Patrick Semansky/AP Photo
House Speaker Nancy Pelosi said at her weekly press conference yesterday that a deal on the U.S.-Mexico-Canada Agreement (USMCA) was “imminent,” and that it would serve as a template for future trade deals. Without seeing the final agreement, which has been subject to haggling between House Democrats and the U.S. trade representative’s (USTR) office, it’s hard to say whether that prospect is cheering. But it’s clear that whatever agreement gets reached will have been driven by politics rather than substance.
The clamor among freshman swing-seat Democrats to put USMCA up for a vote has reached epidemic proportions. And the rationale has nothing to do with raising labor standards for Mexican workers or improving our manufacturing competitiveness, or farm exports. It’s just, bluntly, “We need to show that we can do something.” That’s a direct quote from Henry Cuellar (D-TX), one of the 11 centrist Democrats who signed a letter to USTR undermining the Democratic position to remove rigid patent protections for high-cost prescription drugs. Ben McAdams (D-UT), another signee, gave virtually the same quote to The Wall Street Journal.
The tell here is that the members engaged in the actual House Democrats’ negotiating with USTR are “less than confident” about an imminent deal. All the chatter is coming from the business-friendly swing-seaters who want to do something to say that they did something, and Nancy Pelosi, who sees those business-friendly swing-seaters as the only members who matter. It’s been reported that Cheri Bustos, the head of the Democratic Congressional Campaign Committee, has been pressuring the leadership for a USMCA vote.
The short-term thinking here is really harmful. If there’s any voter alive who thinks, “Well I wasn’t going to vote for this Democrat, but the USMCA passed so now he’s OK,” I’d like to meet them. I was at an event in D.C. where Pelosi spoke this week, and she ran through her priorities for the rest of the year—there was applause for lowering drug prices, applause for election security, and dead silence when she said, “We’re going to pass the USMCA!”
Meanwhile, in trade deals the details matter, and there’s no indication yet that the weak labor controls in the USMCA—under the initial language, the murder of a union activist may not qualify as a violation of the agreement, because it didn’t occur “periodically and repeatedly”—have been fixed to any legitimate degree. In fact, Mexican trade unionists continue to be murdered. The legacy of getting this wrong will linger long beyond next November.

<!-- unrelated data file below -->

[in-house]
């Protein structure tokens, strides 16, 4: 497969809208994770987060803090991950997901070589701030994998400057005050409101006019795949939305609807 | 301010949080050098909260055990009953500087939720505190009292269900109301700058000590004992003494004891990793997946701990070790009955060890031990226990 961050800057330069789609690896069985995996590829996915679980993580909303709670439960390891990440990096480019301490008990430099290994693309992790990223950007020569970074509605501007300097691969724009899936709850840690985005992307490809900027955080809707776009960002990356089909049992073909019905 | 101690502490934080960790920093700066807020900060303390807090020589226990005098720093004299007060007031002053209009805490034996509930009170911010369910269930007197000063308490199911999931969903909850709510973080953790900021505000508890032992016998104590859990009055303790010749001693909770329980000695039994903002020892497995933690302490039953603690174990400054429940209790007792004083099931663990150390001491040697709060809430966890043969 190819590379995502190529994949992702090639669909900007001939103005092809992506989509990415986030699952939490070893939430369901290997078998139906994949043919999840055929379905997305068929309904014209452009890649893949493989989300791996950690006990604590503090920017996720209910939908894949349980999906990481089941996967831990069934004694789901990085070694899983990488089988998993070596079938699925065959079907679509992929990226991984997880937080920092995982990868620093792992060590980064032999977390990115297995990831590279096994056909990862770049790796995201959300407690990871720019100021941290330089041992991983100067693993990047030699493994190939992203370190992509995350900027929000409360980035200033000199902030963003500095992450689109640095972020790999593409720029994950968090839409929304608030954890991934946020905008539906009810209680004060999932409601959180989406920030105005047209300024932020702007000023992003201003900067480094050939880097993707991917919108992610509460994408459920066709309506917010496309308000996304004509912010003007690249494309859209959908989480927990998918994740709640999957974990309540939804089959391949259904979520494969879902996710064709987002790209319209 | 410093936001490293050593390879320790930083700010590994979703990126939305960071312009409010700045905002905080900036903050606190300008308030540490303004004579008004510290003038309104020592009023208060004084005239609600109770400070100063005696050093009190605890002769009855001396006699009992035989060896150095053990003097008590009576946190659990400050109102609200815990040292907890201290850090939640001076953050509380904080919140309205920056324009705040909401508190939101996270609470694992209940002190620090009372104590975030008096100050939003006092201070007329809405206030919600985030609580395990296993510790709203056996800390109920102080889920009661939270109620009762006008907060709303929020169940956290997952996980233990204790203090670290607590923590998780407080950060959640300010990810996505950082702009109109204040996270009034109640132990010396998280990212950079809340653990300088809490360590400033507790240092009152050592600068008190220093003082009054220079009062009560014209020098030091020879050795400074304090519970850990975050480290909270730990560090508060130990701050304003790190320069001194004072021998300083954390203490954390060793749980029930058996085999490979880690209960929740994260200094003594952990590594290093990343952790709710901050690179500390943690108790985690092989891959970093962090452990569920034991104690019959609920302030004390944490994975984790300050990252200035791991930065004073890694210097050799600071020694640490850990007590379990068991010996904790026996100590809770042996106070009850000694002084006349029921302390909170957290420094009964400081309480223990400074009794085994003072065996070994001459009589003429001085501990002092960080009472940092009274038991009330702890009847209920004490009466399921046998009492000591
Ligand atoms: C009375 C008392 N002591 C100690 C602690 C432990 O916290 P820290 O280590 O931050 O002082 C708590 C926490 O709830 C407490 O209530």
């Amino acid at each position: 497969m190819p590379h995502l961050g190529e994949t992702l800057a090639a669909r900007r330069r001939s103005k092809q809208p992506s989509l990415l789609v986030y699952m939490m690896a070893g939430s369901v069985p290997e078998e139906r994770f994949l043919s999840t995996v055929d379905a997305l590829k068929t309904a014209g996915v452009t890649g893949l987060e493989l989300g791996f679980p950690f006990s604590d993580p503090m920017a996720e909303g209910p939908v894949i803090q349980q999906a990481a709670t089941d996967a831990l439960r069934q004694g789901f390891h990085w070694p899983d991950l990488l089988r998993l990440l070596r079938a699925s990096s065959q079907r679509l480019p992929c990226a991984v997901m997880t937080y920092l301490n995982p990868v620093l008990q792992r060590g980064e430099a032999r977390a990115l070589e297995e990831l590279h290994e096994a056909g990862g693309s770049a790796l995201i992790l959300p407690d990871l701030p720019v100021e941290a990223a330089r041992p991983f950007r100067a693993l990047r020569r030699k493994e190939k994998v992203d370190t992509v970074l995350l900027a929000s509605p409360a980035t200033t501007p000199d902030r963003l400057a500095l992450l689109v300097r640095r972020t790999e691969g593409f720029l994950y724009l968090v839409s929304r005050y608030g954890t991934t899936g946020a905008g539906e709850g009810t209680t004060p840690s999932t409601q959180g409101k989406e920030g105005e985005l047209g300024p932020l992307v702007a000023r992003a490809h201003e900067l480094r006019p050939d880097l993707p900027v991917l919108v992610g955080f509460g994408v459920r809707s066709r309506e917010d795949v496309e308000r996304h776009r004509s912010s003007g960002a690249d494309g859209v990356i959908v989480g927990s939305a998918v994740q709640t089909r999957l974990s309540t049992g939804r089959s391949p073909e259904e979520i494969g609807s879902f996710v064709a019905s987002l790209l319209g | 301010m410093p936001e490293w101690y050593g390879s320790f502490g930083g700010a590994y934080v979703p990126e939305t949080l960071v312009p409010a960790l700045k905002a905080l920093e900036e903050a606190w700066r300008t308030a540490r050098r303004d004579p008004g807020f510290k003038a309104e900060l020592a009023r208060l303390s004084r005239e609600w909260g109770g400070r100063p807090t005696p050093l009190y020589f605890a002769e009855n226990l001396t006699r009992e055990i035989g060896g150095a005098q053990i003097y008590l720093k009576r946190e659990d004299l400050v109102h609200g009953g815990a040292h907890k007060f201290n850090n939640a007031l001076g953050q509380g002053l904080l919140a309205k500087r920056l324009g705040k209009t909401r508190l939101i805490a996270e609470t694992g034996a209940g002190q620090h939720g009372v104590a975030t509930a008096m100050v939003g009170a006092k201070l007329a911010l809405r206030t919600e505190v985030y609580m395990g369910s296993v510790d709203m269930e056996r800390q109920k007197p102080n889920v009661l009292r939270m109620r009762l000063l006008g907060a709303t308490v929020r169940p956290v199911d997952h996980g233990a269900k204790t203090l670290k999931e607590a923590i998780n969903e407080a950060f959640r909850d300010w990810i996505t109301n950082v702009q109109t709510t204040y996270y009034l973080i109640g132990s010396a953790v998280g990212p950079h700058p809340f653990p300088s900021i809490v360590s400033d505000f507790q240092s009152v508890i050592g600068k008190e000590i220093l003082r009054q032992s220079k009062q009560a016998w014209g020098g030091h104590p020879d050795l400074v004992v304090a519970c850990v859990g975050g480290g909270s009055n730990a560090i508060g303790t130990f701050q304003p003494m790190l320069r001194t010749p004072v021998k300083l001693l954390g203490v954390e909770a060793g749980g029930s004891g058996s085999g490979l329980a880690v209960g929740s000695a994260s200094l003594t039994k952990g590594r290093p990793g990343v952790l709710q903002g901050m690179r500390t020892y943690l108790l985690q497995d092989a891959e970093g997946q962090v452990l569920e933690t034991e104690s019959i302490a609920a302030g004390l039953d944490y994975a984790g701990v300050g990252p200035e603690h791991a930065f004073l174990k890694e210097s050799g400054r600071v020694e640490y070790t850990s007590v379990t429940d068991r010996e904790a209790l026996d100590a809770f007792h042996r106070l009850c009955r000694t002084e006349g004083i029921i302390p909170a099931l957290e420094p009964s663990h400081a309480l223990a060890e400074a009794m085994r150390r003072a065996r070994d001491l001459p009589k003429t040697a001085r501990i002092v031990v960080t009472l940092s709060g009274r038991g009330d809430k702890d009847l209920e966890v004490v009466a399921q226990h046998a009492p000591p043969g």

On one side you have the Problem Solvers Caucus, nervous freshmen, Richie Neal, Cheri Bustos, and innumerable corporate lobbyists. On the other side you have labor and access-to-medicine groups. Who will Pelosi choose?
LINKS TO MY STORIES
Payday lenders are trying to block future minimum wage increases in Arizona, because keeping people poor helps their business. (Read the story)
Monopoly entertainment group Disney is leveraging its market power to increase membership in Disney+. (Read the story)
The ridiculous D.C. invite of the week is a “Hill briefing” that’s actually stealth lobbying for the health data industry. (Read the story)
Republicans ginned up a budget-cutting blueprint for hamstringing the next Democratic agenda—why are Sheldon Whitehouse and some other Senate Dems helping them? (Read the story)
ALSO AT THE PROSPECT
Max Moran on a Big Tech antitrust conference full of revolving-door types.
Jamie McCallum with a retrospective on the 20th anniversary of the Battle in Seattle.
Team coverage of the Supreme Court DACA hearings from Brittany Gibson and Marcia Brown.
Naomi LaChance uncovers emails showing Steve King constantly chattering with Homeland Security officials.
Jonathan Guyer on Carlyle Group CEO David Rubenstein’s rehabilitation of George W. Bush.
Thanks to everyone who came out to our event in D.C. this week with The American Conservative, “The Bipartisanship America Needs: Left-Right Convergence on Confronting Monopoly Power.” We will have video at prospect.org soon.
YES, I KNOW
Deval Patrick. Man, when Bain Capital is like only the third- or fourth-worst thing on your résumé, you have problems.
SHARING THE WEALTH
The Stephen Miller emails: inside a mind you didn’t want to enter. (SPLC Hatewatch)
Pete Buttigieg did an opt-out endorsement for his plan for Black America. How McKinsey of him! (The Intercept)
Speaking of McKinsey, the consultant is under criminal investigation. (NY Times)
World Health Organization certifying generic insulin to arrest the crisis. (NY Times)
Libra not going well for FACEBOOK, so they’re shifting to a straight payment system. (The Verge)
Black student loan borrowers default at twice the rate of whites. (Reuters)
The opportunity zone tax break is a particularly dirty lobbying free-for-all. (ProPublica)
Cenk Uygur running for Congress. (HuffPost)
Amazon protesting Pentagon cloud contract awarded to Microsoft. (AP)
Yes, Mike Bloomberg was a typical Wall Street misogynist. (NY Times)
A portrait of hell, that is, Politicon. (Insider)